KNRK (94.7 MHz) is a commercial, FM radio station, licensed to Camas, Washington, serving the Portland metropolitan area. It is owned by Entercom and airs a modern AC-leaning alternative rock radio format. KNRK's studios and offices are located on SW Bancroft Street in Downtown Portland.[1]

KNRK
KNRK Logo.PNG
CityCamas, Washington
Broadcast areaPortland metropolitan area
Branding94/7 Alternative Portland
SloganIt's Different Here
Frequency94.7 MHz (HD Radio)
First air dateNovember 1, 1992 (as KMUZ-FM)
FormatFM/HD1: Modern AC-leaning Alternative rock
HD2: Local and Pacific Northwest bands
ERP6,300 watts
HAAT403 meters (1,322 ft)
ClassC2
Facility ID51213
Transmitter coordinates45°29′20″N 122°41′40″W / 45.48889°N 122.69444°W / 45.48889; -122.69444Coordinates: 45°29′20″N 122°41′40″W / 45.48889°N 122.69444°W / 45.48889; -122.69444
Callsign meaningK New RocK
Former callsignsKMUZ-FM (1992-1995)
OwnerEntercom Communications
(Entercom License, LLC)
Sister stationsKFXX, KGON, KMTT, KRSK, KWJJ-FM, KYCH-FM
WebcastFM/HD1: Listen Live or .PLS File
HD2: Listen Live
WebsiteFM/HD1: 947.Radio.com
HD2: Facebook.com/947too

The transmitter is located off SW Fairmont Court in Portland.[2] While several Portland FM stations are powered at 100,000 watts, KNRK's effective radiated power (ERP) is 6,300 watts. But it uses a tall tower, 403 meters (1,322 ft) in height above average terrain (HAAT).

ProgrammingEdit

The station plays mostly familiar alternative rock tracks recorded between the 1970s and 2010s, ranging from David Bowie to Of Montreal. It also features specialty shows such as "Passport Approved," which focuses on international rock music.[3] On Sundays, an experimental program known as "The Bottom Forty" is heard, an alternative to conventional Top 40 Countdown shows.[4] There is also "Greasy Kid Stuff," a Saturday morning program specializing in music for youngsters.[5]

HistoryEdit

On November 1, 1992, KMUZ-FM signed on the air.[6] It was owned by Pacific Northwest Broadcasting, along with AM 1230 KMUZ (now KRYN). The station aired the Bonneville Beautiful Music format, led by veteran program director and then VP of KMUZ, Claude Rorabaugh. William F. King, now deceased, was CEO. It was powered at 3,200 watts on the 223-foot PGE tower on Mt. Scott in SE Portland, so it only could be heard from north to south - Battleground to Wilsonville, west to east - Forest Grove to Troutdale.

On March 6, 1995, KMUZ-FM switched to modern rock as KNRK. It was re-branded as "94-7 NRK". The station's playlist was made up of alternative rock music by bands such as The Smashing Pumpkins, Pearl Jam and Nirvana. Radio personalities Stephanie Steele and Mike Chase hosted a morning show dubbed "S & M."[7] A DJ who only goes by his middle name, Gustav, hosted weekday afternoons. Gradually the station's format began to shift towards harder rock music in the late 1990s. The conventional DJs like Gustav and Daria O'Neill were gradually replaced by "shock-jocks." Music from bands like Limp Bizkit, Korn, Puddle of Mudd and Godsmack made up much of the playlist.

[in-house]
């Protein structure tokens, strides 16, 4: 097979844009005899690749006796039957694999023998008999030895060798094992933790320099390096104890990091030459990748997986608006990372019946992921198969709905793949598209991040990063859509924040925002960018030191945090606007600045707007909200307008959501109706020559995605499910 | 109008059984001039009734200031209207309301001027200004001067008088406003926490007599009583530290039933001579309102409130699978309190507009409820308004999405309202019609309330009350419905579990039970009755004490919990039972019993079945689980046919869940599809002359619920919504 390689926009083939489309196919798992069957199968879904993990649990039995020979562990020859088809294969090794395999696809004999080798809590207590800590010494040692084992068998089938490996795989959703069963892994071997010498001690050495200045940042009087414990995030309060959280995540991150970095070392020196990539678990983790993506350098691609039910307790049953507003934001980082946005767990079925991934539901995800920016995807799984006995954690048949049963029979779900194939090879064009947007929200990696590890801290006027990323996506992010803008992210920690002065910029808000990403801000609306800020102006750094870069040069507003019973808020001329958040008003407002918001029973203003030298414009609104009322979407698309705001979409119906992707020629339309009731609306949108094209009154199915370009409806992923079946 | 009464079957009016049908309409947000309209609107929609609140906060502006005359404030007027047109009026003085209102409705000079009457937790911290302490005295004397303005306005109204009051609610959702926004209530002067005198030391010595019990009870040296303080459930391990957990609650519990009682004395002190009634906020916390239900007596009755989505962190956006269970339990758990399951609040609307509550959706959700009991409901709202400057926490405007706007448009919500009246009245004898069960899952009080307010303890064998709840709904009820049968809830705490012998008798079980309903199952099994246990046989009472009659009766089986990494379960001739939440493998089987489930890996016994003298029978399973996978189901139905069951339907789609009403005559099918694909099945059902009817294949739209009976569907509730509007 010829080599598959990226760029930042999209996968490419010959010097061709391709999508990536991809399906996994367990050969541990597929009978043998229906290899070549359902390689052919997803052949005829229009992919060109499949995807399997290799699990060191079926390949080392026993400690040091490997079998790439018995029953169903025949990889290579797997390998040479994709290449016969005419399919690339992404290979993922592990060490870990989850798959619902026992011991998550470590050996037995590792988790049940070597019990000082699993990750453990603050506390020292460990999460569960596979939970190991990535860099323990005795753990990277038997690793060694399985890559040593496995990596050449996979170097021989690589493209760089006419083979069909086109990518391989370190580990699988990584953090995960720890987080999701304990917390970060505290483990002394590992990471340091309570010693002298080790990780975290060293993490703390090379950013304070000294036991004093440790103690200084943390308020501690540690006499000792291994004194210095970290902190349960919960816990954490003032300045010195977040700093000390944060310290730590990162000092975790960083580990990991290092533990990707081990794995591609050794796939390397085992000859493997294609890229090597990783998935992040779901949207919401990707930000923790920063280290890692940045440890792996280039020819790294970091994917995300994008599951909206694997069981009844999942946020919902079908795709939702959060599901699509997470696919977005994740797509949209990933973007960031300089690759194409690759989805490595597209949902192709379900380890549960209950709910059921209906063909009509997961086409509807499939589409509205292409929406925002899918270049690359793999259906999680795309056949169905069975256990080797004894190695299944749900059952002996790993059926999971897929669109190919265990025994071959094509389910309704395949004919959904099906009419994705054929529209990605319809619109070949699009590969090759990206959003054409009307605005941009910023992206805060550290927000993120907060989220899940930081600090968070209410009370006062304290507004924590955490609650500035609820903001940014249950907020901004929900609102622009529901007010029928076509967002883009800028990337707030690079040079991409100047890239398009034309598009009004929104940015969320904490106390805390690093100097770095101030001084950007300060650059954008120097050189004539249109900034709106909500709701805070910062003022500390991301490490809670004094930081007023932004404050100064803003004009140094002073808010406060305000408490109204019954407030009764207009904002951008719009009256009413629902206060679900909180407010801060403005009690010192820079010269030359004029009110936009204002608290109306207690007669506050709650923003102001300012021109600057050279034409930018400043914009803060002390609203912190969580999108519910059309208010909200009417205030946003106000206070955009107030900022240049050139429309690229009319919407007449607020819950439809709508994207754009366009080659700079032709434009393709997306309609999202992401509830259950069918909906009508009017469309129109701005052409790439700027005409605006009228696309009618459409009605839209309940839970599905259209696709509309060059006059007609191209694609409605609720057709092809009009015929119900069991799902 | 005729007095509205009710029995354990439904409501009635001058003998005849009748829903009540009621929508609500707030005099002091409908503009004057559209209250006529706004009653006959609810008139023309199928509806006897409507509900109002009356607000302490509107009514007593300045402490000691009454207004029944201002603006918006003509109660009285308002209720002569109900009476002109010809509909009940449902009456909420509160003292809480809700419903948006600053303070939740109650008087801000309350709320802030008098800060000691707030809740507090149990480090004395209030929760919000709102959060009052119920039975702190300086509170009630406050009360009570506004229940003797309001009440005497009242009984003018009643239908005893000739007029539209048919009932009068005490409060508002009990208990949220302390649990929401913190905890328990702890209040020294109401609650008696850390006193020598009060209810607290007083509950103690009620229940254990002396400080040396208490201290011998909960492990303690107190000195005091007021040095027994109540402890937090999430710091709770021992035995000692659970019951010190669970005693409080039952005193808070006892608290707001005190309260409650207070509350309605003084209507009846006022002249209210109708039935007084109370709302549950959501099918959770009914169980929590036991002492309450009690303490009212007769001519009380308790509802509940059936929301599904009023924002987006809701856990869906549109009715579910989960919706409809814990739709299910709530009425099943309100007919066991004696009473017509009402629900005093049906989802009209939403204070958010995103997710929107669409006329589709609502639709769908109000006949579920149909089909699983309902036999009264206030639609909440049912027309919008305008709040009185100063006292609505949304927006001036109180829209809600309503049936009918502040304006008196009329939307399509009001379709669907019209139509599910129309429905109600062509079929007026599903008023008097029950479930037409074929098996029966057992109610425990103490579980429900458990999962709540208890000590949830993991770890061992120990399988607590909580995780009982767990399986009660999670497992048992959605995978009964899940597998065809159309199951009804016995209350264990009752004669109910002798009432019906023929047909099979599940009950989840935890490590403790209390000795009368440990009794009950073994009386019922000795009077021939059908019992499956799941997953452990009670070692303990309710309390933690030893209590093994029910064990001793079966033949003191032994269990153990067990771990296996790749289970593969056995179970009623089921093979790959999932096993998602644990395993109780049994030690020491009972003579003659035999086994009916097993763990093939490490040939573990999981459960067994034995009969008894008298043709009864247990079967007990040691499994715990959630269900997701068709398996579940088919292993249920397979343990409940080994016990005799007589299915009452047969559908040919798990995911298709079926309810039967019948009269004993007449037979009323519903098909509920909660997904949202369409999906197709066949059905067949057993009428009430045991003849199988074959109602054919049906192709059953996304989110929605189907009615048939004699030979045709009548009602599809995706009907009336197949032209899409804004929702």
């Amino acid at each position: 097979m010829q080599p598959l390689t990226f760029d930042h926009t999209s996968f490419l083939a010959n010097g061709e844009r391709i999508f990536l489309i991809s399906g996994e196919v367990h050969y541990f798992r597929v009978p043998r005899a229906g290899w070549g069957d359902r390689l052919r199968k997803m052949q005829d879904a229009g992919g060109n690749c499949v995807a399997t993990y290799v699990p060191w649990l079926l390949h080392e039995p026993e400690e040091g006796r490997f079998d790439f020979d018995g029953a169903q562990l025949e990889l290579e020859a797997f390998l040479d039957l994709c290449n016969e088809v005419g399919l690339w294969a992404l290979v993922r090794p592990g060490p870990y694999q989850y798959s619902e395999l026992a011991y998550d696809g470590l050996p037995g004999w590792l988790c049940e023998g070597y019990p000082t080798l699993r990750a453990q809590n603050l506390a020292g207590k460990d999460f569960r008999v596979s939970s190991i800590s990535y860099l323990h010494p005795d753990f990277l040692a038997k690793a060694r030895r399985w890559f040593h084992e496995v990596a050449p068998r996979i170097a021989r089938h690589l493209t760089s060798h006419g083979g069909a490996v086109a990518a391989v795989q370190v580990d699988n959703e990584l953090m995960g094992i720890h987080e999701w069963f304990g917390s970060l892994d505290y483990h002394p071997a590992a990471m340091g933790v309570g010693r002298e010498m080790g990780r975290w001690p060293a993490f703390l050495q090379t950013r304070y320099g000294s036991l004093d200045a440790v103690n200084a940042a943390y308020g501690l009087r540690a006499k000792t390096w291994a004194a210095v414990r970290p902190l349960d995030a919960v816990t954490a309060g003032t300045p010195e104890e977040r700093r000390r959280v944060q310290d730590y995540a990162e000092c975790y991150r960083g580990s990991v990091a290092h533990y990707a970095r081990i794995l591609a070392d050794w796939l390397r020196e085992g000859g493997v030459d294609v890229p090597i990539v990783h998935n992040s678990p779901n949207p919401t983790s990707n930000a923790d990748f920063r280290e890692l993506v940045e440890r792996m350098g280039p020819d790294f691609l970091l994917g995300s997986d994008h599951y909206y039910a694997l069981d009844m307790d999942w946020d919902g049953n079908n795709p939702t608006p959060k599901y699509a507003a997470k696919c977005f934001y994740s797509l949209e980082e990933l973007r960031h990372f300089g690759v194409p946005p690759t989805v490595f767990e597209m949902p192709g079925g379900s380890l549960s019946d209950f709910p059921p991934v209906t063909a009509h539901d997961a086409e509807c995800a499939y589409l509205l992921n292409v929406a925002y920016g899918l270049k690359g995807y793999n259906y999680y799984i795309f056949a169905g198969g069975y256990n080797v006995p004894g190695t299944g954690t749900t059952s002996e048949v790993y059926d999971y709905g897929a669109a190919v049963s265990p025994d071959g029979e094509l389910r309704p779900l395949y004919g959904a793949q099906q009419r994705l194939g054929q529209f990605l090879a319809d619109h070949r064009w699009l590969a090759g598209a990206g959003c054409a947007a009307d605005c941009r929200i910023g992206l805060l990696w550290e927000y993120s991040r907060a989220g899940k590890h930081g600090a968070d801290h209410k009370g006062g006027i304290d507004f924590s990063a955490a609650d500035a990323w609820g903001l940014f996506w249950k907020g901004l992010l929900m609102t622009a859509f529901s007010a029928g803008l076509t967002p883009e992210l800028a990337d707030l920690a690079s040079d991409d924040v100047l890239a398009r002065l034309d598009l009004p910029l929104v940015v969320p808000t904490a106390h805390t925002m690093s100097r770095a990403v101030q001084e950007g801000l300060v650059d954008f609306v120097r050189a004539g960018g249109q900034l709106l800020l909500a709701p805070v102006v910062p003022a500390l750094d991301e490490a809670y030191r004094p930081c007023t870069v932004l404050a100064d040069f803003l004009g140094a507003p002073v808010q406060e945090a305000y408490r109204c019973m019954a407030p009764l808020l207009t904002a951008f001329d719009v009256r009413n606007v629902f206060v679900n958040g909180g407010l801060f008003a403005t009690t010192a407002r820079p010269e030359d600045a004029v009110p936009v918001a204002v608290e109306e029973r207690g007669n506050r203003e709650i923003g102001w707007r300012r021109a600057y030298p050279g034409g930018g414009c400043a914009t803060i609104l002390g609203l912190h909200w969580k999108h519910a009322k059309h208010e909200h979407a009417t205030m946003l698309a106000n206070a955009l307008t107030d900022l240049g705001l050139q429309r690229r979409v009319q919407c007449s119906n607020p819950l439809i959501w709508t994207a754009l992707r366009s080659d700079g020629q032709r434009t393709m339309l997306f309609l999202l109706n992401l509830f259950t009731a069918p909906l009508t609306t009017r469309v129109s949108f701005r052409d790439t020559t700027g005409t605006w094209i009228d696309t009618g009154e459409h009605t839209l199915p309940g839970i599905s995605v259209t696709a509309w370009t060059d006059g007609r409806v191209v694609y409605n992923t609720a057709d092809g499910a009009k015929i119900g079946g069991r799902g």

The station's harder edge came to an end on May 12, 2004. Two morning DJs played audio recordings of Nick Berg's violent death on the air and added their own snide commentary.[8] Hundreds of angry phone-calls and e-mails flooded into the station. KNRK's General Manager fired both of them, along with their producer.[9]

Following the incident, KNRK temporarily pulled all of its DJs off the air and played only music and commercials, in addition to the nationally syndicated talk show Loveline in the evenings. Brief messages by station program director Mark Hamilton explained the changes and plans to reshape the station. Listeners were encouraged to submit their ideas via an online survey or to call in with their own suggestions.[10] Soon thereafter, KNRK became "94/7 FM." A staff of personalities returned and the station's music, while still alternative, leaned a bit more pop.

HD RadioEdit

KNRK broadcasts in the HD Radio format. The HD2 subchannel carries "94/7 Too," playing rock music.

In 2007, KNRK introduced "94/7 Too," an online station focusing entirely on bands based or initially established in the Pacific Northwest. It was added to over-the-air radio on 910 AM in July 2010.[11] That station flipped format to sports talk in 2013, with 94/7 Too moving to 94.7FM's HD2 signal and streaming online.[12] New personalities were added in 2015 (Derric in the evenings) and 2016 (Middays with Pepper).


ReferencesEdit

  1. ^ 947.radio.com/directions
  2. ^ Radio-Locator.com/KNRK
  3. ^ "Shows - 94/7". KNRK. 2011. Retrieved 27 May 2011.
  4. ^ 947.radio.com/bottom-forty
  5. ^ Carlin, Peter Ames (2 October 2010). "Portland Couple Keeps "Greasy Kid Stuff" Going for Fifteen Years and Counting". The Oregonian. Retrieved 27 May 2011.
  6. ^ Broadcasting & Cable Yearbook 1993 page B-295
  7. ^ Schulberg, Pete (March 19, 1996). "Raunchy radio". The Oregonian.
  8. ^ "DJs Who Laughed at Recording are Fired". KATU. 2004.
  9. ^ "Oregon DJs fired for playing tape of Berg's death". NBCNews.com. May 14, 2004. Retrieved November 19, 2014.
  10. ^ Williams, Lee (January 19, 2005). "KNRK is Singing a Different Tune". The Oregonian.
  11. ^ Mannheimer, Michael (8 June 2010). "94.7 KNRK Introduces "Northwest Bands Only" AM Station". Retrieved 18 December 2010.
  12. ^ http://hdradio.com/station_guides/widget.php?id=24 HD Radio Guide for Portland

External linksEdit